The company that owns the franchise for Hertz Rent-A-Car in Micronesia assured the public that Hertz Global Holdings’ Chapter 11 filing in the U.S. will not affect operations in the region.
“We would like to assure our customers and vendors that the Chapter 11 filing by Hertz Global Holdings will not have any impact on our operations in Guam or Saipan. We are and will continue to be open for business,” said Triple J Rentals president Jeff Jones in a statement.
Triple J Rentals owns the Hertz franchises on Guam, Saipan, and Palau.
Hertz APAC vice president Eoin MacNeill also said in a statement that Hertz’s operations in Asia will also not be affected by its parent company’s Chapter 11 filing.
“The short term self-drive vehicle rental industry, of which Hertz is a key player, has been deeply impacted around the world by the COVID-19 pandemic and the consequent downturn in domestic and international travel. However, Hertz continues to operate as normal in Asia. This includes the following countries and regions; Singapore, Guam, Saipan, Thailand, Malaysia, China, Taiwan, Hong Kong, Brunei, Pakistan, Cambodia, Vietnam, Macao, Japan, Philippines, Korea, and India.”
MacNeill added that the decision by Hertz Global Holdings and certain U.S. and Canadian subsidiaries to voluntarily file for reorganization under Chapter 11 in the U.S. courts has no material impact on Hertz operations in Asia which each operate under franchise arrangements.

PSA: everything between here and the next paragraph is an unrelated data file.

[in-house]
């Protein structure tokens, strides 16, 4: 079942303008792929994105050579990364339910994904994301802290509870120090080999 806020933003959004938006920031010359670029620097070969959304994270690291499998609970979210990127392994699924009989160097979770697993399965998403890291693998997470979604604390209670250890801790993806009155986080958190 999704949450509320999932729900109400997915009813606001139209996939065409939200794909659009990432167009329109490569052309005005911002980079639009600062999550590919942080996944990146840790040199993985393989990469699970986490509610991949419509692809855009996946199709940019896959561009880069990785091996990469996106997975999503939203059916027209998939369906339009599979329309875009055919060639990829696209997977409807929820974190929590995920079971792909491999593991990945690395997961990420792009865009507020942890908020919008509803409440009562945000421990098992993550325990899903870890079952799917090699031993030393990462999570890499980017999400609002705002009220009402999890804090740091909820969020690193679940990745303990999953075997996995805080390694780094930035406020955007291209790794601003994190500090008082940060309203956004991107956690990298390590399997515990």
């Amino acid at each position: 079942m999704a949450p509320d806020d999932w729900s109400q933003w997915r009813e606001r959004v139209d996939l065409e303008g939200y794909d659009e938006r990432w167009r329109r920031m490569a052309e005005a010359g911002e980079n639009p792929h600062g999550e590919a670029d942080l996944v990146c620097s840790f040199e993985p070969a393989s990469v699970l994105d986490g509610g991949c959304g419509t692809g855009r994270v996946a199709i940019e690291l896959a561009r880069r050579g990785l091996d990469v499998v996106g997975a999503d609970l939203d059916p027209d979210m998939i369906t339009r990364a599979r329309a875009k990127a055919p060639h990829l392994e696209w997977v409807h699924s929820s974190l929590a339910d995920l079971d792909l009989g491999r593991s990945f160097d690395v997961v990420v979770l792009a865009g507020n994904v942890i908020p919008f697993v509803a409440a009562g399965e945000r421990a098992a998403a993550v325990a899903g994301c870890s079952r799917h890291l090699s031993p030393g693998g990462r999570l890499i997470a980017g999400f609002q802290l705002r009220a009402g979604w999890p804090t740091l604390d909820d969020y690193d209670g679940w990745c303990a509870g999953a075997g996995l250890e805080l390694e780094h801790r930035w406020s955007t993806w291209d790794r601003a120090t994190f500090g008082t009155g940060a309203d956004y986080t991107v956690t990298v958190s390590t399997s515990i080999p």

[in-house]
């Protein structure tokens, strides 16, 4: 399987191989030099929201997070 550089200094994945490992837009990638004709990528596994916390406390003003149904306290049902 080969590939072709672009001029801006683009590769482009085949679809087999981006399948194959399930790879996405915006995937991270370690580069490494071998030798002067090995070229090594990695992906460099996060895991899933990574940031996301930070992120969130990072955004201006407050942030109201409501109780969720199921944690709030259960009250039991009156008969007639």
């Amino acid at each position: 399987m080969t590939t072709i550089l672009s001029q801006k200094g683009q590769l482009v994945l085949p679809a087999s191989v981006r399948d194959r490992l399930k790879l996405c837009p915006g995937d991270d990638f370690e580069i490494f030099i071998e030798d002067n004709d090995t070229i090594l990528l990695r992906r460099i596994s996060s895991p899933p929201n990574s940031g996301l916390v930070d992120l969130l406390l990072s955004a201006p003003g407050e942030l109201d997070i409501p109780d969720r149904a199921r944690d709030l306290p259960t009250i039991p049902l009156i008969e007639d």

“Customers can expect the same high level of service and reliability with enhanced cleaning protocols for extra peace of mind and Hertz loyalty program points and rewards are not affected. It’s business as usual for Hertz in Asia,” he said.
Hertz locations are open across the APAC region and ready to help customers with their rental needs—whether for business or leisure purposes. All Hertz reservation, loyalty and customer programs continue to operate, including Hertz Gold Plus Rewards as well as rewards, coupon, and voucher programs.
“Since the pandemic began, we have undertaken a range of measures to reduce costs and ensure we keep the business as robust as possible in both markets. We have cut all discretionary spending, reduced labor costs, and sought new rental agreements with landlords. We have also been de-fleeting our network, and de-registering unused vehicles,” said MacNeill.
He added that the term Chapter 11 is specific to the U.S. legal environment and describes the move by a company to file for protection while management works on a financial restructure. It does not equate to bankruptcy, in the sense that many people understand that word.
The decision by the U.S. organization to enter Chapter 11 will no doubt provide positive benefits in the medium-longer term as it will allow the Hertz business to continue operating while it deals with the continuing effects of coronavirus and positions itself for growth. So effectively it’s business as usual for Hertz APAC, as we look to prepare our operations for the recovery phase as lock-downs are lifted and corporate and leisure travelers start to return to the market, according to MacNeill.
“We are confident we’re taking the right steps to protect Hertz across the APAC region for the economic rebound and we’d like to thank our franchisees, staff and valued customers for their continuing support,” he said. (Saipan Tribune/PR)